Submitted to: Journal of Entomological Science
Publication Type: Peer Reviewed Journal
Publication Acceptance Date: 8/6/2001
Publication Date: 8/1/2002
Citation: N/A Interpretive Summary: The fall armyworm (FAW) can be one of the most devastating pests of sweet corn and field corn (maize), forage crops and sod. Because of pesticide safety and control costs concerns, an integrated pest management (IPM) approach including use of natural enemies is under investigation. Natural levels of biological control do not keep FAW populations under economic levels, and efforts to augment, conserve and/or manipulate FAW natural enemies have not been adequate. By ensuring a supply of supplementary foods or alternative hosts, natural enemy populations may build up earlier in the season for availability when FAW populations increase. We observed that lambsquarters host a variety of larvae. Scientists at the Center for Medical, Agricultural and Veterinary Entomology, Gainesville, FL, investigated the species composition and abundance of noctuid larvae and their natural enemies on lambsquarters in a maize field to evaluate its potential as a nursery crop for enhancement of FAW biological control. Lambsquarters were sampled weekly for five weeks. In the laboratory, plants were inspected for larvae and beneficials. Noctuid larvae were dissected to determine levels of parasitism and species of parasitoid. High numbers of southern armyworm, a species which is not a serious pest of maize, were present in the lambsquarters, whereas very few FAW were found in these weeds. The beet armyworm and the cabbage looper also were found in moderate numbers. High levels of parasitism by generalist parasitoids occurred in all of the noctuids sampled, averaging between 35-40% for all species combined. These data indicate that lambsquarters in the maize agroecosystem may act as a refuge for parasitoids and predators, potentially providing a reservoir of natural enemies for enhanced biological control of FAW.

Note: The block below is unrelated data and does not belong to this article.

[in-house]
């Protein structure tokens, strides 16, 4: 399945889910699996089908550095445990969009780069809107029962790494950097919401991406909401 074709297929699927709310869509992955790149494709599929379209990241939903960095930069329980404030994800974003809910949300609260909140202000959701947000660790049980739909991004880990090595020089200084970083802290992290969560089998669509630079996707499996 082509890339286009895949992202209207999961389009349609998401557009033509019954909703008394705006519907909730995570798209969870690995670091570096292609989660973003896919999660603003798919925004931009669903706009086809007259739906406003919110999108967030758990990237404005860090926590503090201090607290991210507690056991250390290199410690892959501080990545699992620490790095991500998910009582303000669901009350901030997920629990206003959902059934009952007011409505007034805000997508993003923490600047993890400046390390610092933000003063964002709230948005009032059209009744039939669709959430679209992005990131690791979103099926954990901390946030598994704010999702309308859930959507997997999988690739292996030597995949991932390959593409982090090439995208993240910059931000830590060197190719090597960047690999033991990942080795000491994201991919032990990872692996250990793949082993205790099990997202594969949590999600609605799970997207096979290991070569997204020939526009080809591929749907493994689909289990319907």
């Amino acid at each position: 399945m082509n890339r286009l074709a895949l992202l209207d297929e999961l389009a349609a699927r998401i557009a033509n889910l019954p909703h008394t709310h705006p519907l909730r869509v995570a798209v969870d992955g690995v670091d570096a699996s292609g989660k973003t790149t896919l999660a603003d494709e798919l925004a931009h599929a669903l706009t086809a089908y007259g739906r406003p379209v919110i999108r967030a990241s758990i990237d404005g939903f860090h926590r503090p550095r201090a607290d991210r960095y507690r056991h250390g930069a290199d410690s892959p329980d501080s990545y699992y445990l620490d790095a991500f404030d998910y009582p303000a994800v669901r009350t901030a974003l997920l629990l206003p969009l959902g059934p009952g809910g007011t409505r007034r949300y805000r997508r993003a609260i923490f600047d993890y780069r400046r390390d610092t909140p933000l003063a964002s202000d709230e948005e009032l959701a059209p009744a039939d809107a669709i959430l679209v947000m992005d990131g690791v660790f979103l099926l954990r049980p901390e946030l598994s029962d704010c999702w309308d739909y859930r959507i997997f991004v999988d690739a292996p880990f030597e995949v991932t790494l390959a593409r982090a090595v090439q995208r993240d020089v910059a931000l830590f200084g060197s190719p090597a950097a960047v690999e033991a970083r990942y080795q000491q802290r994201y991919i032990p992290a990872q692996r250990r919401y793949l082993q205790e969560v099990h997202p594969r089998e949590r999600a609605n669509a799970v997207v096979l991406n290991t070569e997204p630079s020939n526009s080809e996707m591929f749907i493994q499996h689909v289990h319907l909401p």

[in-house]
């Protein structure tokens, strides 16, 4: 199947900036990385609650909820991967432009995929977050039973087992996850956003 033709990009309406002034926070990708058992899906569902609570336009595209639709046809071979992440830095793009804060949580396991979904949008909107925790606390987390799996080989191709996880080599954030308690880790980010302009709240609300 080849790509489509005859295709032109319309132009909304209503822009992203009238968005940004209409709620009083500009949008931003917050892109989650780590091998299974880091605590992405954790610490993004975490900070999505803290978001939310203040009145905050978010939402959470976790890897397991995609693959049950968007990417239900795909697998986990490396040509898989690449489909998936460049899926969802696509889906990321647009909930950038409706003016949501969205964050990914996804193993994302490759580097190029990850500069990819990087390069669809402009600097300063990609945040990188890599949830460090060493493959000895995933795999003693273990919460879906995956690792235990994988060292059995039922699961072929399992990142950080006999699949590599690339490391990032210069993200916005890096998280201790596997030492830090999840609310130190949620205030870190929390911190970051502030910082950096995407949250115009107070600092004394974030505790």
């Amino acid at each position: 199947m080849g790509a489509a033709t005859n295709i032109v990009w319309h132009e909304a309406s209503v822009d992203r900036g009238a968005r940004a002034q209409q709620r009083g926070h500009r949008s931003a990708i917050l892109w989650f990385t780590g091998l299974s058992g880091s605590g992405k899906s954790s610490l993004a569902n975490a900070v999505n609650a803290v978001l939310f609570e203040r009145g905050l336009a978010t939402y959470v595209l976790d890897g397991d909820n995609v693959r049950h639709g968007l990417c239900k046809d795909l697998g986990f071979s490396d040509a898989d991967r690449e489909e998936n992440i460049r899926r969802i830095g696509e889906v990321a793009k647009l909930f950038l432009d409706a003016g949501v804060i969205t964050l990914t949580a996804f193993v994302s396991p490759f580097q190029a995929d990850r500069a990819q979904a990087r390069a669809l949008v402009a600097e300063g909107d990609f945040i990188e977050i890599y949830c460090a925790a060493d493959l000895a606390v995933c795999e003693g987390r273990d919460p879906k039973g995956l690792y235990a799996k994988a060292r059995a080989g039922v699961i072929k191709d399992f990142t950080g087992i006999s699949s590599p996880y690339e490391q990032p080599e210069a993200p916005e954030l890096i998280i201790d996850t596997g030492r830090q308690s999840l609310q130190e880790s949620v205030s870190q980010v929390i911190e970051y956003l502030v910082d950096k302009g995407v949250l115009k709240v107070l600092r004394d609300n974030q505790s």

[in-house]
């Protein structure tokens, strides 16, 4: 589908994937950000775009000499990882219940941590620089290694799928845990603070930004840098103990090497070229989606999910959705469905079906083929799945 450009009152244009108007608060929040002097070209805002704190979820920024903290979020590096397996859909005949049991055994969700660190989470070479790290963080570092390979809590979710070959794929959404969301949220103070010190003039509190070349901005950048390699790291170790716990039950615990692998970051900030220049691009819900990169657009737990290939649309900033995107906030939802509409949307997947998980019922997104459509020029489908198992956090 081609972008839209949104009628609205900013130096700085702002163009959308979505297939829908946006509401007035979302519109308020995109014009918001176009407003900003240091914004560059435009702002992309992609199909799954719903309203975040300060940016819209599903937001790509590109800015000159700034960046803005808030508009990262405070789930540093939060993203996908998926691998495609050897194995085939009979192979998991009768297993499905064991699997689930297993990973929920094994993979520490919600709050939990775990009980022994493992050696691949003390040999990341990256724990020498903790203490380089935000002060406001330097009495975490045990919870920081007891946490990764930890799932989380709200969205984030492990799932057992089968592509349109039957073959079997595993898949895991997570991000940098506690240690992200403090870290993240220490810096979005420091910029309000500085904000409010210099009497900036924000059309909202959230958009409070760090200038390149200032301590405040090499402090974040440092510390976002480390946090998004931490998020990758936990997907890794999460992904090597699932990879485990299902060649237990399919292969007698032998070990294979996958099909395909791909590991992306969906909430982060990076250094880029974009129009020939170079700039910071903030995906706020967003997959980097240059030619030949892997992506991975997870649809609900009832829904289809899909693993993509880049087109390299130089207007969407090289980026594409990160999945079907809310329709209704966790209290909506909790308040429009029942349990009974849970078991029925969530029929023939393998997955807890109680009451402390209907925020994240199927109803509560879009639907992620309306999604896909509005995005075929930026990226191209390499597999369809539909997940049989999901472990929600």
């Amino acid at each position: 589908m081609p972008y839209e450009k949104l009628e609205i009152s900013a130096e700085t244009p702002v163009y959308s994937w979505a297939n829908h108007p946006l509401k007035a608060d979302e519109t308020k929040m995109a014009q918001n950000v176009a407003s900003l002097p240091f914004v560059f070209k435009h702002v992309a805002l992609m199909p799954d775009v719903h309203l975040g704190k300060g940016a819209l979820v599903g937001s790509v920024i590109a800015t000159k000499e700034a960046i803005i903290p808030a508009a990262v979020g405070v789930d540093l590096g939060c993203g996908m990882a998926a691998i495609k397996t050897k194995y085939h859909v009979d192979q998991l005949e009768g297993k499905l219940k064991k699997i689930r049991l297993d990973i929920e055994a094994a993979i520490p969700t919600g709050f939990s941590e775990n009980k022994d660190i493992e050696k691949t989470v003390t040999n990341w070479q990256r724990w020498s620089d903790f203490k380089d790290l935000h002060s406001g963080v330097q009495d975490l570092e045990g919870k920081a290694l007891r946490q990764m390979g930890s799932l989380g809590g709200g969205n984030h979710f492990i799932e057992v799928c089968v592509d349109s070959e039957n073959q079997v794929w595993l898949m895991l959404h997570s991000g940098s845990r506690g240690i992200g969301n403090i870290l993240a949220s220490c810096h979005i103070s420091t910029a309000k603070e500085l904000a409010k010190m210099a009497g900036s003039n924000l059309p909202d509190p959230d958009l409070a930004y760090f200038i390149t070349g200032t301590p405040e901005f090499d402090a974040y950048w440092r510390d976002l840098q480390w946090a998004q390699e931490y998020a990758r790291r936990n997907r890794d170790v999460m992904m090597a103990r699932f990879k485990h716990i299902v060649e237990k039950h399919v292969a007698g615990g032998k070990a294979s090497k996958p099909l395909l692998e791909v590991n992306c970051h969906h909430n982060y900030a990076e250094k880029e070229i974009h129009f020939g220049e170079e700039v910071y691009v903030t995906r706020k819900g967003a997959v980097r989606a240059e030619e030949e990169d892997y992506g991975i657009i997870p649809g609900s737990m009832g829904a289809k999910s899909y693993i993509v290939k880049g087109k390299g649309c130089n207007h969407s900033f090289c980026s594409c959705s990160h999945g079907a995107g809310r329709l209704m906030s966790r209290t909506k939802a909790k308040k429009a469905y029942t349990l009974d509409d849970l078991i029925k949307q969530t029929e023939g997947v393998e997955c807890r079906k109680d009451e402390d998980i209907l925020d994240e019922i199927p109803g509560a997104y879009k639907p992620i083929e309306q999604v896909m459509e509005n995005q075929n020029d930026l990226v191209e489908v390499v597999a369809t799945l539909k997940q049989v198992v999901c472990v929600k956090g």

Technical Abstract: Lambsquarters (Chenopodium album) (L.) located along irrigation ditches in a north Florida maize field were sampled weekly for five weeks to determine the species composition and abundance of noctuid larvae and their natural enemies. High numbers of southern armyworm (Spodoptera eridania (Cramer)), a minor pest of maize, was present in lambsquarters (Chenopodium malbum)(L.), whereas few fall armyworms (Spodoptera frugiperda (J. E. Smith)), a serious pest of maize, were found in these weeds. Two other noctuids, the beet armyworm (Spodoptera exigua (Hubner)), and the cabbage looper (Trichoplusia ni (Hubner)) were present in moderate numbers. High levels of parasitism by generalist parasitoids, averaging between 35 - 40 % for all species combined, occurred in all of the noctuid larvae that were sampled in the first three weeks of the study while larval densities were high. The dominant parasitoid was Cotesia marginiventris (Cresson) (Hymenoptera: Braconidae). Other parasitoid species present in low number were Meteorus autographae Muesebeck and Chetogena scutellaris (Wulp). In addition, many predators (predominantly Orius insidiosus (Say)) were present on the lambsquarters throughout the sampling period. These data indicate that lambsquarters in the maize agroecosystem may act as a refuge for parasitoids and predators, potentially providing a reservoir of natural enemies for enhanced biological control of the fall armyworm.